The AT&T Red River Showdown ... or Shootout ... or Rivalry — whatever you prefer to call the annual meeting between these two bluebood programs, it almost always proves to be a battle that comes down to the final possession.
With both squads coming off of losses last week, this game is more than a rivalry. It is a key contest, and a must-win matchup for both programs.
“I know our players are eager to roll up their sleeves, get back to work and make sure that we improve the things that we know we can, that are fixable and hopefully have that translate better on Saturday," head coach Tom Herman said Monday.
With that, here are three storylines to watch:
Spencer Rattler's insecurity in the pocket
When it comes to the quarterback matchup between Texas' Sam Ehlinger and Oklahoma's Spencer Rattler, Ehlinger has the clear advantage. He is more experienced, and much more poised in the pocket, especially late in close games. Texas Tech can attest to that.
Oklahoma enters into this contest 0-2 in conference play, partly because of Rattler's inconsistent play. Facing Kansas State two weeks ago, he tossed three interceptions into the hands of Wildcat defenders. Against Iowa State this past Saturday, Oklahoma had a chance to rally late, but he missed his target on a pass to the end zone and, you guessed it, threw his fourth interception of the season.
It all goes back to Rattler looking insecure in the pocket, and Texas will certainly be more of a challenge than the Iowa State or Kansas State defensive fronts were. The Longhorn defense has three sacks, four interceptions, an average 72 tackles per game and 15 passes broken up. Rattler will either need to improve on his composure or the Texas defense will single-handedly control the game.
Winning it at the goal line
Games are won at the goal line ... or in UT's case Saturday against TCU, lost at the goal line. Texas running back Keaontay Ingram fumbled at the 1-yard line while trying to push past Horned Frog defenders and into the end zone on what turned out to be Texas' final possession of the ballgame.
In a close game like this one is projected to be, with Oklahoma entering the showdown as 2.5-point favorites, each offense will need to make the most of its opportunities inside the opponent's 20-yard line. What happened to the Longhorns last week certainly can not happen again.
Facing superb defense, that may become more of a challenge than expected for these high-octane offenses.
The Longhorns have scored a touchdown on 14 of their 18 trips to the red zone this season, a show of offensive efficiency that has carried a defense marred by injury and inexperience. The Texas defense, on the other hand, has stopped an opponent in the red zone from scoring (either a touchdown or field goal) on just three occasions in 2020.
Oklahoma has been just as good as Texas on the offensive side of the ball, scoring on 86 percent of its trips into the red zone. On defense, the Sooners have allowed opponents to score on nine of 10 trips inside the UT 20-yard line, allowing a touchdown on six of those drives.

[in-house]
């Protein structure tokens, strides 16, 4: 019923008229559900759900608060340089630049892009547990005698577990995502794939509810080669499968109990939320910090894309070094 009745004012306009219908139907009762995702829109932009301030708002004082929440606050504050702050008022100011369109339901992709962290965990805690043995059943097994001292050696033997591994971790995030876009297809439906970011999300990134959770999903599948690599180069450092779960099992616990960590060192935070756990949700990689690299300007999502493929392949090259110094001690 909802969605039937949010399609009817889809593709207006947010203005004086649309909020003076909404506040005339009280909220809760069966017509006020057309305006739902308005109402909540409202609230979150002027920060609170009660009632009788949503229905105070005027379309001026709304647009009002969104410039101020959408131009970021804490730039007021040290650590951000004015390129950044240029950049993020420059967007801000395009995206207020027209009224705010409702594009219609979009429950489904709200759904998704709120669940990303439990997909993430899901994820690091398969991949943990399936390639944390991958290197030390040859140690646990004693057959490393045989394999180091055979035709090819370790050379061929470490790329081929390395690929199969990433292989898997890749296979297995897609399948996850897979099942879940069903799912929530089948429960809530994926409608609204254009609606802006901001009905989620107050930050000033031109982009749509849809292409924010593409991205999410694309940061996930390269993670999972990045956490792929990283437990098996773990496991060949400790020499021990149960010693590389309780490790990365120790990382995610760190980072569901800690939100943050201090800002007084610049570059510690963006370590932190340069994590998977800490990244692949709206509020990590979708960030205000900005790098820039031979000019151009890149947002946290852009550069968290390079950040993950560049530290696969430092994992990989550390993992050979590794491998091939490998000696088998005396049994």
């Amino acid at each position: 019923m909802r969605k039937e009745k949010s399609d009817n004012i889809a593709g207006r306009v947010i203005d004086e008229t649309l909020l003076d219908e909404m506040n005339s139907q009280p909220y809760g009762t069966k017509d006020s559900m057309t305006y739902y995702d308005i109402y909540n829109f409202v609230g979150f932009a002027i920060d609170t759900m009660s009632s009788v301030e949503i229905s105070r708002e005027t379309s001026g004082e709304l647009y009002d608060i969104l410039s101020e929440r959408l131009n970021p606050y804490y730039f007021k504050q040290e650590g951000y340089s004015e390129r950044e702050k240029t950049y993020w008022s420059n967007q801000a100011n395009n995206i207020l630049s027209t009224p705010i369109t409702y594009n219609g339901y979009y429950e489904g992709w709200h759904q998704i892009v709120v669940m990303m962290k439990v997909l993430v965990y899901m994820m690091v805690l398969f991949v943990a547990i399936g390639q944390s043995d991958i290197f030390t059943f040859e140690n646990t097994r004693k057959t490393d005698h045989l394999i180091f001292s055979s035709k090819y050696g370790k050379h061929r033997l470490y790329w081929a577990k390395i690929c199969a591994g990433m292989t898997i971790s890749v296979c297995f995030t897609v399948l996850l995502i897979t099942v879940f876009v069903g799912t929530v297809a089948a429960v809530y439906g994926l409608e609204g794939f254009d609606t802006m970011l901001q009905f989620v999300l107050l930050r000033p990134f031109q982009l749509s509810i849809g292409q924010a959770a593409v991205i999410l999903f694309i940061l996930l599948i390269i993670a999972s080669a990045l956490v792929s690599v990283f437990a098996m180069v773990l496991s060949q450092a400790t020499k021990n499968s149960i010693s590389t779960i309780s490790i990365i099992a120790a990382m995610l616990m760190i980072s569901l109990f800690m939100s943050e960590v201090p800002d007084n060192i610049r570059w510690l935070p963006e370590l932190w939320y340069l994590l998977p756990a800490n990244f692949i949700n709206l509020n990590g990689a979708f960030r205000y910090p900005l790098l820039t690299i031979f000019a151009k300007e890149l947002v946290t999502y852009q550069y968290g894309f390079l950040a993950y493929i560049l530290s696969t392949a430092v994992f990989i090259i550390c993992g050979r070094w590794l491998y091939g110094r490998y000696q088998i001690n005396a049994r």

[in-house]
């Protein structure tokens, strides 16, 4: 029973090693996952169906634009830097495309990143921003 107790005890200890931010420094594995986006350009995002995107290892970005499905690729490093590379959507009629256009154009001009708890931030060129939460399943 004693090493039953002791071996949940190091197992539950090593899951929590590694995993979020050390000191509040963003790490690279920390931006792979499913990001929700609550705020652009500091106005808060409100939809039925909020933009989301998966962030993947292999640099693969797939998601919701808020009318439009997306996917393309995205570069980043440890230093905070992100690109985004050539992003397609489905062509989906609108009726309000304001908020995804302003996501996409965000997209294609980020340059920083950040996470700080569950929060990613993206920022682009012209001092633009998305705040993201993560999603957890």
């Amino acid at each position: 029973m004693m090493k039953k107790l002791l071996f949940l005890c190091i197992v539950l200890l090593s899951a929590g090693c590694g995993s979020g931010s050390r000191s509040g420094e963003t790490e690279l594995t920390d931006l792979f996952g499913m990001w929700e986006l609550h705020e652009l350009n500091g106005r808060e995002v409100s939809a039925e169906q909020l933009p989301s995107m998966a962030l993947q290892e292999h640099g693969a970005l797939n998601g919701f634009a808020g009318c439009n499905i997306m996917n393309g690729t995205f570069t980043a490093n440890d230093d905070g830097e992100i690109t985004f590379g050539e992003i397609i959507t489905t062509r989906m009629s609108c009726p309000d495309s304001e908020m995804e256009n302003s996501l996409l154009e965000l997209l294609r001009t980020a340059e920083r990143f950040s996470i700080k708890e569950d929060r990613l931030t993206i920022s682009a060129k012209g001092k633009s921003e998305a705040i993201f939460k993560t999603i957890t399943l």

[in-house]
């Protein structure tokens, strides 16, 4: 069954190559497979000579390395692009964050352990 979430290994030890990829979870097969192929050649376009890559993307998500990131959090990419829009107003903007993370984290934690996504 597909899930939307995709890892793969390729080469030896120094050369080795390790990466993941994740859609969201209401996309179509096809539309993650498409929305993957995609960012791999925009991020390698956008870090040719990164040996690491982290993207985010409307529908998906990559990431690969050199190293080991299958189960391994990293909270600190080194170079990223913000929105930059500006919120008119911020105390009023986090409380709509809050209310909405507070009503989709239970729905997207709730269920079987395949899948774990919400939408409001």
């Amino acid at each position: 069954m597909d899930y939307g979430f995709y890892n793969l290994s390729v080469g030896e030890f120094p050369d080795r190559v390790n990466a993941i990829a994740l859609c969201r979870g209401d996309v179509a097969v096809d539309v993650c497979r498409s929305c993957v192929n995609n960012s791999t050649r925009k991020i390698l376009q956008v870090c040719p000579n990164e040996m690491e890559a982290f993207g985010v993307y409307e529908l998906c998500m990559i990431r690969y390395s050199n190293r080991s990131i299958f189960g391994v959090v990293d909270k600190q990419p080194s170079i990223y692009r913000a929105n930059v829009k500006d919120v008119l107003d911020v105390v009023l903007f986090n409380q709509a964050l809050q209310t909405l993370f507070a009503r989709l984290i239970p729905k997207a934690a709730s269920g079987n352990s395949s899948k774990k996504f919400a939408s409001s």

When Ingram fumbled late in Texas' loss on Saturday, he had been on the field for four straight plays, including a 52-yard reception, which took some of his stamina. Roschon Johnson had been the Longhorns' primary back in the red zone for much of the game, except for the the drive prior to the fumble. Johnson leads the Longhorns in rushing touchdowns with two.
Watch for Johnson to be inserted into the game more often when Texas is in the red zone for additional ball security.
Big 12 Championship hopes remain alive
In a rare situation, the Red River Showdown will be more of a fight to keep a team's Big 12 Championship hopes alive than it will be a preview of the Big 12 Championship game. This is the case more for Oklahoma than it is for Texas, neither of which is atop the conference standings.
For Oklahoma, which is on the outside of the Associated Press top 25 rankings looking in for the first time since 2016, this is a must-win, and while the Sooners are favored, they could not have picked a tougher matchup to be in this situation.
The Horns have proven themselves to be fierce contenders, are led by a Heisman Trophy candidate in Sam Ehlinger, and are not in a state of panic sitting at 1-1 in Big 12 play.
“In 2020, nobody in this building is going to panic after a Week 3, two-point loss at home,” Herman said Monday. “Now that’s not saying we are burying our head in the sand to the tremendous amount of issues that we have to correct.”
Herman said he has seen his team improve from week to week, even with a likely period of adjustment, due to new styles of play on both offense and defense under new coordinators.
“We kind of knew that defensively, when you install a new package like this, that that there were going to be some growing pains,” Herman said. “It’s our job as coaches to expedite that process as quickly as we can.”